Problem: There is no place in New Jersey where the fair market rent for a one-bedroom apartment is affordable to someone working full-time earning under $25,000/year, receiving SSI or TANF. The recent economic crisis and high unemployment has lead to a record number of New Jersey residents becoming homeless. Unless programs to address homelessness are strengthened in coming years — community plans to end homelessness are not likely to succeed in meeting their worthy goals.

Background:

  • Reforms to HUD’s McKinney-Vento Homeless Assistance Act were signed into law last year. These reforms will address prevention but we also need at least $2.4 billion funding to help produce new permanent housing. The President’s proposed budget increases funding from $1.865 to $2.055 billion.
  • Substance Abuse and Mental Health Services Administration (SAMHSA) within the Department of Health and Human Services (HHS) is an important program to address the needs of the homeless. $120 million in funding is needed to help pay for services in supportive housing. At least $15.8 million, as requested in the President’s budget, is needed for wrap-around services that can be tied to a voucher.
  • Provide funding for 250,000 new Housing Choice Vouchers, including the $85 million in the President’s budget to provide approximately 10,000 new housing vouchers for people who are homeless or at-risk of becoming homeless. Support the proposal for a new Transforming Rental Assistance (TRA) initiative that would begin to combine funding streams for 13 HUD programs into one flexible and streamlined source of funding.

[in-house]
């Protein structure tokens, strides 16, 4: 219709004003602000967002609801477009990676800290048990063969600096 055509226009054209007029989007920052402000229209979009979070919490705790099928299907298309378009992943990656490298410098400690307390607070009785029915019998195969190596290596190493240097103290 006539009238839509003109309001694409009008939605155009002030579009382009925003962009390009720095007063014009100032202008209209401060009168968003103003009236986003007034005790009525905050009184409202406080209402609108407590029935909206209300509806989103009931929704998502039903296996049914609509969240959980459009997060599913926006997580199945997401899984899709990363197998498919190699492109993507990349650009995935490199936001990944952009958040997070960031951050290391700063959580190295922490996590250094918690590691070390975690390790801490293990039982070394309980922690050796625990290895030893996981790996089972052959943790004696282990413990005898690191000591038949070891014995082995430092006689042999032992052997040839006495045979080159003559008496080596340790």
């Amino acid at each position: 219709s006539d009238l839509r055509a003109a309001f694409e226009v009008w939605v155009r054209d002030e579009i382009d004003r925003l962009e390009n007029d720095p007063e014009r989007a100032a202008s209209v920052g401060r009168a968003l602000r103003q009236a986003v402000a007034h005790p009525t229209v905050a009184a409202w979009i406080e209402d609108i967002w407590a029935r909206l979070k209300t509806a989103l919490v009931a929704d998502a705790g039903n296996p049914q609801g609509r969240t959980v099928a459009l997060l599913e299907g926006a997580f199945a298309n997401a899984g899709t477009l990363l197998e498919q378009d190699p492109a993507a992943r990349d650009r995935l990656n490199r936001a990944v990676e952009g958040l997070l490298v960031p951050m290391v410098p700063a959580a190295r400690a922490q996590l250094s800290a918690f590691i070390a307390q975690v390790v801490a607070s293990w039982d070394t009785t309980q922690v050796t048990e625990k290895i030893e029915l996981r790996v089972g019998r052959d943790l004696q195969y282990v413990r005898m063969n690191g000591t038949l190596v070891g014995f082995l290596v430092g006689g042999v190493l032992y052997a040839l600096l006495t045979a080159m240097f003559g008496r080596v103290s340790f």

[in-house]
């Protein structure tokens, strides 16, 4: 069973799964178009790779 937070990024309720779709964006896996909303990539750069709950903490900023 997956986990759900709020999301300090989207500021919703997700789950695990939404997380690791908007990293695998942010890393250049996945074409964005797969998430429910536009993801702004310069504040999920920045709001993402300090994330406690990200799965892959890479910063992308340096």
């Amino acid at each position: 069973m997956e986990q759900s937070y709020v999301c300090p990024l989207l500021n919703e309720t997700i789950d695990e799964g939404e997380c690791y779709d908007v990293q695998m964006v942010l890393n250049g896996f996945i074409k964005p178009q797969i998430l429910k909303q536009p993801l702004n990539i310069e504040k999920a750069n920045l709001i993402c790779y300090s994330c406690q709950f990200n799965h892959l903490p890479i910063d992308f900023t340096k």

• Enact S.1547, Zero Tolerance for Homeless Veterans Act and S.1160/ H.R. 403, Homes for Heroes Act.

Actions: Support the legislation and appropriations listed above.

4. Fully fund HUD housing programs.

Problem: In past years there has been an underfunding of essential housing programs. Homelessness is expanding across the country. The number of Americans who receive rent subsidies remains stuck at about one fourth of those eligible. The stock of housing affordable to those at the bottom of the income scale due to disability, poor education, or disappearing jobs continues to deteriorate. The building blocks of community development and affordable housing help ensure the future sustainability of many communities and encourage critically needed private sector investment and business growth. A serious effort to rebuild these important resources is necessary.

Action: In addition to appropriations listed above we raise the following:

  • Support inclusion of 100% of funds needed to cover public housing operating costs, a positive increase from previous budget requests, as well as the renewal of existing housing choice vouchers and project-based contracts.
  • Restore the proposed cuts to the HOME program from $1.825 to $1.65 billion. With the cut in state housing funds, HOME is critical to help fund housing production and rental assistance in NJ.

Restore the cuts in programs that produce housing for very low income seniors and people with disabilities (the cuts to Section 202 from $825 to $274 million and the cuts in the 811 programs from $300 to $90 million).